Conversational Simplicity

Fred Smith draws on an old western movie to think through conversational simplicity.

By Fred Smith

One night as I was going to bed Mary Alice had some old black and white western move on. In it a taciturn thirtyish farmer marries a woman who is dying. She has a small baby and the farmer promises to raise the boy. As she was dying he was telling her that he wanted to build her a three-room house with a porch where they could sit and rock under the hackberry tree. When she died he took the baby and raised him with a single dedication.

I was taken by the simplicity of the man, his singleness of purpose, his absolute commitment. There were no psychological arguments in his life --- he took the boy to raise, he accepted her death, buried her. He took the three-room house as a worthy ambition with sitting on the porch as a reward for a hard day of farming. These people required very little conversation because their commitment was total, simple, direct and all-consuming.

Commitment is a big part of simplifying life. Paul said, "This one thing I do." Modern man says, "These many things I will try." And modern man never seems to settle on any one as being completely worthy of a life.

The simple farmer felt that living out a simple life, fulfilling his responsibilities and not asking too much reward was all that life offered him. There is great dignity in accepting life and living it simply, within commitment. A great deal of our media talks to us about what we are missing, not what we are getting. I know of few people who could contentedly sit in a cane rocker on a porch with three rooms and watch the sun go down feeling truly contented without any sense of missing out on something. The elegance in the simplicity of the farmer's acceptance of life and his responsibilities doesn't need a lot of dressing up. True essence is elegant by its nature and doesn't need additional external trappings.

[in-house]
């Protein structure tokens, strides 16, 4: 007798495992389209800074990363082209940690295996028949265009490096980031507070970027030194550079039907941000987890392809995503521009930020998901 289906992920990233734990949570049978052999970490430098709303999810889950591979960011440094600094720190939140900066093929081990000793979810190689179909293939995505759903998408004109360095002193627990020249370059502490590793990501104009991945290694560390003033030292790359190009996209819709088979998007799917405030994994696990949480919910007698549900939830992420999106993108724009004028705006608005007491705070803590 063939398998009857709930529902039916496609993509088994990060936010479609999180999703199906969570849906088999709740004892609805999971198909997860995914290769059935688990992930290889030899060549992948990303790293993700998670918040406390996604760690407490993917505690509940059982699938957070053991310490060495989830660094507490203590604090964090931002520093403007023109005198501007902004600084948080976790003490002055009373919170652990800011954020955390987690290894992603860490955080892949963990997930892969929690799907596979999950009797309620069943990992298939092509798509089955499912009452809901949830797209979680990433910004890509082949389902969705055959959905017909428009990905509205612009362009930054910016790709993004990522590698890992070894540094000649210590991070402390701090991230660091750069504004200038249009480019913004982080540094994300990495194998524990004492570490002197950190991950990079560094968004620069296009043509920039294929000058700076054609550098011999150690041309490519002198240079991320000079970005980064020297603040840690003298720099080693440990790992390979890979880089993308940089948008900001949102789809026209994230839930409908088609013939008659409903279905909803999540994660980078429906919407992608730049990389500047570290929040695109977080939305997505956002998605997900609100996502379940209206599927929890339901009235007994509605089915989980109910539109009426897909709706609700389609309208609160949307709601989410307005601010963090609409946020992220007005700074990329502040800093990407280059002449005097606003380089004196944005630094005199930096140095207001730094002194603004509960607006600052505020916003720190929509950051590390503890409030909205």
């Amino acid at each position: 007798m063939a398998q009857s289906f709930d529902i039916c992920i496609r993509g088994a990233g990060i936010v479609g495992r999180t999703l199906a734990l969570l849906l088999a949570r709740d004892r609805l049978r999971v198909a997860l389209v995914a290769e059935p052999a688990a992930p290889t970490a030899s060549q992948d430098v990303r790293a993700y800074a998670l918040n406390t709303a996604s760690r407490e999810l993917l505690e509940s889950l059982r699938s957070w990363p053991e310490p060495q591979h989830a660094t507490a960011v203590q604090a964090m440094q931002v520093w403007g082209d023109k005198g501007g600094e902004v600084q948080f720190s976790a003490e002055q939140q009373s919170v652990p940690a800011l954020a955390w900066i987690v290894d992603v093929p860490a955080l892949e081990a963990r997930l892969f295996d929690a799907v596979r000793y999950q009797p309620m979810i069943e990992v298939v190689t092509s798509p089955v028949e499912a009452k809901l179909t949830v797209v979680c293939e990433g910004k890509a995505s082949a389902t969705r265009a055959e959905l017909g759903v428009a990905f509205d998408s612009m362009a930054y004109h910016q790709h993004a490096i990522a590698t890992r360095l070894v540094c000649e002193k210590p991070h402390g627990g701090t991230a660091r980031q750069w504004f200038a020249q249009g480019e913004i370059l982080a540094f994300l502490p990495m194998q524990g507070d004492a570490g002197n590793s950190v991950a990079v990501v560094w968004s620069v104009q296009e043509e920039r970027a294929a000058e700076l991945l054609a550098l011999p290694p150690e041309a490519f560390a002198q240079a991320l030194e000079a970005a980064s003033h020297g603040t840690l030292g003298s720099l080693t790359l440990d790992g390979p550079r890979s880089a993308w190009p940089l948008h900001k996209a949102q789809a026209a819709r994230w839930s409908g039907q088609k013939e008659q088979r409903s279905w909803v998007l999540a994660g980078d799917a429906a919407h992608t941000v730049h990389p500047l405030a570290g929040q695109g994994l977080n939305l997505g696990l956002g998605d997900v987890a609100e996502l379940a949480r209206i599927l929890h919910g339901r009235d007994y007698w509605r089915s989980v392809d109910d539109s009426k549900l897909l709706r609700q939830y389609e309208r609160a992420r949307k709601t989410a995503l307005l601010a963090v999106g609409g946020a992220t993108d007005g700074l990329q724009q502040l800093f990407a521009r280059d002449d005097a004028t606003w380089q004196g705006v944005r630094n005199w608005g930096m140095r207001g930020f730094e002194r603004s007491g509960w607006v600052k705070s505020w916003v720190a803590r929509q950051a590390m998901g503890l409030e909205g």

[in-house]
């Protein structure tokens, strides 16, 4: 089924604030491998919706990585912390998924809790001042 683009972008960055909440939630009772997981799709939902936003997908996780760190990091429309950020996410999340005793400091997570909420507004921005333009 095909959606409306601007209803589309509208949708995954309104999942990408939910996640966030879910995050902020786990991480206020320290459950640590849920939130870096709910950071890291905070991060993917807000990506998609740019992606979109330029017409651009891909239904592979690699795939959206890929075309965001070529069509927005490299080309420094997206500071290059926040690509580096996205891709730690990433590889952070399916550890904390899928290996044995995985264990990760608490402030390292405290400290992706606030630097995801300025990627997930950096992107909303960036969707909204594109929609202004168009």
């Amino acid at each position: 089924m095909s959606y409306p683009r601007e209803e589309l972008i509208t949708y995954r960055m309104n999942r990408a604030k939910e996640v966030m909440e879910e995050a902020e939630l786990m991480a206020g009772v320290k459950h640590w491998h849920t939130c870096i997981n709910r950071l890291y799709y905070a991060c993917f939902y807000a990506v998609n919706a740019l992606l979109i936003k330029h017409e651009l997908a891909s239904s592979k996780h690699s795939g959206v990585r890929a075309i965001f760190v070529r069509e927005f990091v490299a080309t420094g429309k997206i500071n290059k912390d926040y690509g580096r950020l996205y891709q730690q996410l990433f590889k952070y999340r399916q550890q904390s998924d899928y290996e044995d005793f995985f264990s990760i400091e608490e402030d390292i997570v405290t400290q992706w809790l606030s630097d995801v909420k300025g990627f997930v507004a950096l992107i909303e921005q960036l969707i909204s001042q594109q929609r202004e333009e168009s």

It is hard to verbalize the elegance of the man when he simply said, "I'll build you a three-room house with a porch where we can sit and rock under the hackberry tree." His comment to the crying baby was "I'll raise you good if it takes every breath in my body."

The simplicity of his conversation was part of the man. He would say "howdy" without embellishment. In the film his conversation was never more than two or three words…..made it easier on the script writer! One of his longest sentences was to the boy when he a growing young man:" When you grow up I'll buy you a gun and we'll shoot chicken hawks together." When the man died, one of the other farmers said, "We never knew how much love was in him" He displayed the elegance of feeling.

The farmer said things simply, not feeling that he had to justify or rationalize or make himself look good by his conversation. Much of urban conversation is impressing, justifying, embellishing and talking for effect.

 The truth simply spoken is a brilliant jewel in an elegant Tiffany mounting…understated yet always appropriate.